Going through a divorce can be one of the most challenging experiences in life, and sorting out financial matters can make it even more complicated. Asset division is one of the most contentious issues that couples encounter during a divorce and can be one of the most expensive aspects of ending a marriage.
In particular, complexities arise when dealing with investments, real estate, and pensions, which often demand specialized knowledge to separate them without significant financial complications. And, if you are dealing with grief, this process can seem overwhelming.
In this blog post, we will explore how assets and investments are divided in a divorce to help you understand the process better and obtain the compensation you deserve.
If you and your former partner have been planning for future financial security, the chances are that, throughout your life together, you have built a portfolio of properties, insurance policies, investments, and other assets.
Diving these assets during a divorce is not straightforward, and each separation is often analysed on a case-by-case basis. However, a layer will help you split the following assets equally:
Family homes and real estate: When dividing the family home and other real estate, factors such as who will retain custody of the children or who can afford to keep the property are taken into consideration.
Credit cards: The division of credit card debt depends on whose name the card is in and who accrued the charges, with both parties possibly responsible for any outstanding balances.
Investment accounts: Investment accounts can be split evenly or divided based on each spouse’s contributions to them during the marriage, among other factors.
Loans and debt: Debts such as mortgages, car loans, and personal loans are divided based on whose name they are under and what assets they were used to purchase.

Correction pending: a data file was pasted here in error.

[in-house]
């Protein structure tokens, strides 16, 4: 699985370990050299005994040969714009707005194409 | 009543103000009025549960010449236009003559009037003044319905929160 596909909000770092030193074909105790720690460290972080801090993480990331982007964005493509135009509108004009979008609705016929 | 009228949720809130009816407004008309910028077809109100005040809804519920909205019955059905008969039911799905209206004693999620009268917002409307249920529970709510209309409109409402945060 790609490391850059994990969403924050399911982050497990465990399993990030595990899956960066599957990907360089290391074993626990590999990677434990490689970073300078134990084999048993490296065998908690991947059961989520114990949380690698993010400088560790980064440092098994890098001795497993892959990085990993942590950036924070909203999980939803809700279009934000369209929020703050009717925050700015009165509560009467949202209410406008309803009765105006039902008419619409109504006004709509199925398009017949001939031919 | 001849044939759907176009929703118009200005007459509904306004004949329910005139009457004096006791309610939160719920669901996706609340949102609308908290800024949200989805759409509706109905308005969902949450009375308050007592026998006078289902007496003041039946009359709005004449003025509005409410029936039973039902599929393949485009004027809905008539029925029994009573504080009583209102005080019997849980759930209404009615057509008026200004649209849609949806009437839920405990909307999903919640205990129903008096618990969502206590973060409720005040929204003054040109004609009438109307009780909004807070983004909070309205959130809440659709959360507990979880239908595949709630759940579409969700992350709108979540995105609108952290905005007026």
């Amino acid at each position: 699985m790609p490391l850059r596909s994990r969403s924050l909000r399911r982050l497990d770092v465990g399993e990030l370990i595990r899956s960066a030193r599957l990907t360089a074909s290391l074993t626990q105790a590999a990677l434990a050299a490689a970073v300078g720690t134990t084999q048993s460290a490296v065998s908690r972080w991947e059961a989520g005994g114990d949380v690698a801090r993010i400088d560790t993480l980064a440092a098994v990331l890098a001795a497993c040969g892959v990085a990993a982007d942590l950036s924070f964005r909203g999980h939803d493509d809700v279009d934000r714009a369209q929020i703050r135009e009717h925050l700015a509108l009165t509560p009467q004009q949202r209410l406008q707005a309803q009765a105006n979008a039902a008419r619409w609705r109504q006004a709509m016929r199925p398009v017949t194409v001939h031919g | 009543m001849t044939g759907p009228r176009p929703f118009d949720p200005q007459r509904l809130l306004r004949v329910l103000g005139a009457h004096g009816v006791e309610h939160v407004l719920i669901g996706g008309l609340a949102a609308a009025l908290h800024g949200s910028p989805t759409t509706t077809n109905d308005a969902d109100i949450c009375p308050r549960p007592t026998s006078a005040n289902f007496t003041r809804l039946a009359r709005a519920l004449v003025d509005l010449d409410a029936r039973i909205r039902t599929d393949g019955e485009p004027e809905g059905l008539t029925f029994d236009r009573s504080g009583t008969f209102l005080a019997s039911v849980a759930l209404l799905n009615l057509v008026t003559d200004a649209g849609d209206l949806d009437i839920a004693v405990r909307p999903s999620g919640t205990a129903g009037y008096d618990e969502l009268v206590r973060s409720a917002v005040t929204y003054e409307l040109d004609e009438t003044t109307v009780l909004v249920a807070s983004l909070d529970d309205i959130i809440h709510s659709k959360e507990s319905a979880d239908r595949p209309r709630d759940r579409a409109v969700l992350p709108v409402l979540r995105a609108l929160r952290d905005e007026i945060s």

Retirement accounts and social security: Retirement accounts and social security benefits earned during the marriage may be split equally or based on each spouse’s individual contributions or earnings history.
Life insurance and other insurance policies: Life insurance policies may be designated to one spouse or divided between them if they were purchased during the marriage, while other insurance policies such as a car or health insurance are typically maintained by each individual separately after divorce.
Other aspects accounted for during a divorce include separate and marital properties, prenuptial agreements, and assets that cannot be divided. Let’s look at these elements in more detail below.
When dividing assets during a divorce, it is crucial to distinguish between separate and marital property. Separate property refers to assets that are solely owned by one spouse before the marriage or acquired during the marriage through inheritance or gift.
These properties are not usually divided during a divorce. Marital property, on the other hand, includes everything else acquired during the marriage and is split fairly and equally during a separation.
A prenup is essentially a legal contract between the spouses that outlines how assets will be divided if the marriage ends.
Prenups can cover everything from property and business interests to debts and spousal support. They can also address issues like inheritance, family trusts, and retirement accounts. If you are thinking about a prenup, it’s best to speak with an attorney who specializes in family law to help draft an agreement that meets your specific needs.
Some assets are simply not divided during a divorce. These include:
Before undergoing a divorce, it is important to understand the financial repercussions of this choice. According to recent statistics, the average cost of a divorce in the US is as high as $12,900, while the median cost of a divorce is $7,500.
If you are undergoing an uncontested divorce and you and your former partner agreed on the division of your assets and on child custody, you can reduce these costs to $4,100.
However, if you are facing disputes regarding asset division or alimony, you will require the support of a full-scope attorney. The hourly fee requested by a specialized professional can be as high as $270, which can increase the cost of your divorce to $11,300 per spouse.
Additionally, if you decide to go to trial, you and your former spouse will need to face fees as high as $23,300.
If you are unsure about the financial implications of a divorce, a specialized attorney can help you consider the price of divorce and choose the best option for your needs.
When you are in the process of ending your marriage, you may be blinded by grief and overwhelmed.
This can cause you to act spontaneously or emotionally, which can lead to significant financial losses and repercussions in the long term. A specialized attorney can fight your corner and help you obtain the compensations and assets you are entitled to during a divorce.